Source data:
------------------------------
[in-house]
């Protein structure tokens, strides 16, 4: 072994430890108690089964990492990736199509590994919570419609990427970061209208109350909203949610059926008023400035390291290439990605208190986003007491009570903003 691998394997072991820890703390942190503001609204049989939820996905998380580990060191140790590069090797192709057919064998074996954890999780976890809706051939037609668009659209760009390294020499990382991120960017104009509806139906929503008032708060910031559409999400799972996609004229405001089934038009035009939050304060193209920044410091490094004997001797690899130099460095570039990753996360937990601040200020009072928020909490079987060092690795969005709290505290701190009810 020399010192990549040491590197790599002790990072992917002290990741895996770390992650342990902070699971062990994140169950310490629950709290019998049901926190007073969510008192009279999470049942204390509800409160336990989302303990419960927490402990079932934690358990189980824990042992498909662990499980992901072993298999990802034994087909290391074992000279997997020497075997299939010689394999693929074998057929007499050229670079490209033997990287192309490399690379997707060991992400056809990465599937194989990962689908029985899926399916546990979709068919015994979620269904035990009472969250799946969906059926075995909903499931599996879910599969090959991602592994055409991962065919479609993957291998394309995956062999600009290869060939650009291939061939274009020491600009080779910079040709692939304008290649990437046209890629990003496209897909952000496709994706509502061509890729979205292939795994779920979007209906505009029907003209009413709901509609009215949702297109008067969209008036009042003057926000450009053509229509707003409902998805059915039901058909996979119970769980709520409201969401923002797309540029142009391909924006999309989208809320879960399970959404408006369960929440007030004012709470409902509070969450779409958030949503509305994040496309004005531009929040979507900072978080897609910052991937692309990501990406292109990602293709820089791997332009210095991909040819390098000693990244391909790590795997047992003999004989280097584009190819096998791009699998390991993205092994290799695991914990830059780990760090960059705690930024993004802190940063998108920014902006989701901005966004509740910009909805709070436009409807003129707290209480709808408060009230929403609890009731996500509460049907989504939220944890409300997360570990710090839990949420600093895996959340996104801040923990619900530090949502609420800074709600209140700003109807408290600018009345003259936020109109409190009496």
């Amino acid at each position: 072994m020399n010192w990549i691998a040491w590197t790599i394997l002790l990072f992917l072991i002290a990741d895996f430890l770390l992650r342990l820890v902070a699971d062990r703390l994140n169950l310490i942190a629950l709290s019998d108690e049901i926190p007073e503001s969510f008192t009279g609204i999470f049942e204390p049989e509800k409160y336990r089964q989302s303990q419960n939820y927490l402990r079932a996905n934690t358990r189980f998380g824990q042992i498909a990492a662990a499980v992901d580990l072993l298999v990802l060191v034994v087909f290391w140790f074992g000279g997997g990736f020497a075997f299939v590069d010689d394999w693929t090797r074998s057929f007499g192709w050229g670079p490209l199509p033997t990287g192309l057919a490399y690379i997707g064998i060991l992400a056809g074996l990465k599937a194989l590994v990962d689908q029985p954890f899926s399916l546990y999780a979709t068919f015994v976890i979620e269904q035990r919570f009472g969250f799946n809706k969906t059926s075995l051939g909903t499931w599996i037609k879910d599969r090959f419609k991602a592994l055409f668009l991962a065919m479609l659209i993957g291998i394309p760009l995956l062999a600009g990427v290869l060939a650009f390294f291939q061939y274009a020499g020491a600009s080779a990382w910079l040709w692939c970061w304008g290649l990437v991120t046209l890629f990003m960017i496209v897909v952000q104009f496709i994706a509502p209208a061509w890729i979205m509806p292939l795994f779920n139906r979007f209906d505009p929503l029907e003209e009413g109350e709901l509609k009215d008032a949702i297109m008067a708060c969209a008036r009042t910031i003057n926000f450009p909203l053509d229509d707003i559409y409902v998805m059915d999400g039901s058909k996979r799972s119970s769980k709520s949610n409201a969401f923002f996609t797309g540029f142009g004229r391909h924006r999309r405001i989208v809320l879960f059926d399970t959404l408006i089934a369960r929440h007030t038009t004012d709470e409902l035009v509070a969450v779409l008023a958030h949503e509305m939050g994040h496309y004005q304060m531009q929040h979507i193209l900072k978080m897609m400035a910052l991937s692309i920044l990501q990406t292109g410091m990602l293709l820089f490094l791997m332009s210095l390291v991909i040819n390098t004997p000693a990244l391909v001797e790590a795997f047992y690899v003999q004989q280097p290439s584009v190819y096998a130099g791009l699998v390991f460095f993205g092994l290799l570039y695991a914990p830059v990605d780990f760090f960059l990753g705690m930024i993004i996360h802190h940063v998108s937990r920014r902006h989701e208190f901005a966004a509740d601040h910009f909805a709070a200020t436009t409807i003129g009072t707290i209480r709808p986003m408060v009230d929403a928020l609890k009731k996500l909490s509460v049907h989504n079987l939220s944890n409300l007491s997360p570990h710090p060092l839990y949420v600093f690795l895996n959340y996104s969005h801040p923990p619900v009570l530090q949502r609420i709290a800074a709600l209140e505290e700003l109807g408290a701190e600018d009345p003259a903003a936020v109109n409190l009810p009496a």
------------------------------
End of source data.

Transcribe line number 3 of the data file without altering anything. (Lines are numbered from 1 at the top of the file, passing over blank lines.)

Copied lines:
């Amino acid at each position: 072994m020399n010192w990549i691998a040491w590197t790599i394997l002790l990072f992917l072991i002290a990741d895996f430890l770390l992650r342990l820890v902070a699971d062990r703390l994140n169950l310490i942190a629950l709290s019998d108690e049901i926190p007073e503001s969510f008192t009279g609204i999470f049942e204390p049989e509800k409160y336990r089964q989302s303990q419960n939820y927490l402990r079932a996905n934690t358990r189980f998380g824990q042992i498909a990492a662990a499980v992901d580990l072993l298999v990802l060191v034994v087909f290391w140790f074992g000279g997997g990736f020497a075997f299939v590069d010689d394999w693929t090797r074998s057929f007499g192709w050229g670079p490209l199509p033997t990287g192309l057919a490399y690379i997707g064998i060991l992400a056809g074996l990465k599937a194989l590994v990962d689908q029985p954890f899926s399916l546990y999780a979709t068919f015994v976890i979620e269904q035990r919570f009472g969250f799946n809706k969906t059926s075995l051939g909903t499931w599996i037609k879910d599969r090959f419609k991602a592994l055409f668009l991962a065919m479609l659209i993957g291998i394309p760009l995956l062999a600009g990427v290869l060939a650009f390294f291939q061939y274009a020499g020491a600009s080779a990382w910079l040709w692939c970061w304008g290649l990437v991120t046209l890629f990003m960017i496209v897909v952000q104009f496709i994706a509502p209208a061509w890729i979205m509806p292939l795994f779920n139906r979007f209906d505009p929503l029907e003209e009413g109350e709901l509609k009215d008032a949702i297109m008067a708060c969209a008036r009042t910031i003057n926000f450009p909203l053509d229509d707003i559409y409902v998805m059915d999400g039901s058909k996979r799972s119970s769980k709520s949610n409201a969401f923002f996609t797309g540029f142009g004229r391909h924006r999309r405001i989208v809320l879960f059926d399970t959404l408006i089934a369960r929440h007030t038009t004012d709470e409902l035009v509070a969450v779409l008023a958030h949503e509305m939050g994040h496309y004005q304060m531009q929040h979507i193209l900072k978080m897609m400035a910052l991937s692309i920044l990501q990406t292109g410091m990602l293709l820089f490094l791997m332009s210095l390291v991909i040819n390098t004997p000693a990244l391909v001797e790590a795997f047992y690899v003999q004989q280097p290439s584009v190819y096998a130099g791009l699998v390991f460095f993205g092994l290799l570039y695991a914990p830059v990605d780990f760090f960059l990753g705690m930024i993004i996360h802190h940063v998108s937990r920014r902006h989701e208190f901005a966004a509740d601040h910009f909805a709070a200020t436009t409807i003129g009072t707290i209480r709808p986003m408060v009230d929403a928020l609890k009731k996500l909490s509460v049907h989504n079987l939220s944890n409300l007491s997360p570990h710090p060092l839990y949420v600093f690795l895996n959340y996104s969005h801040p923990p619900v009570l530090q949502r609420i709290a800074a709600l209140e505290e700003l109807g408290a701190e600018d009345p003259a903003a936020v109109n409190l009810p009496a």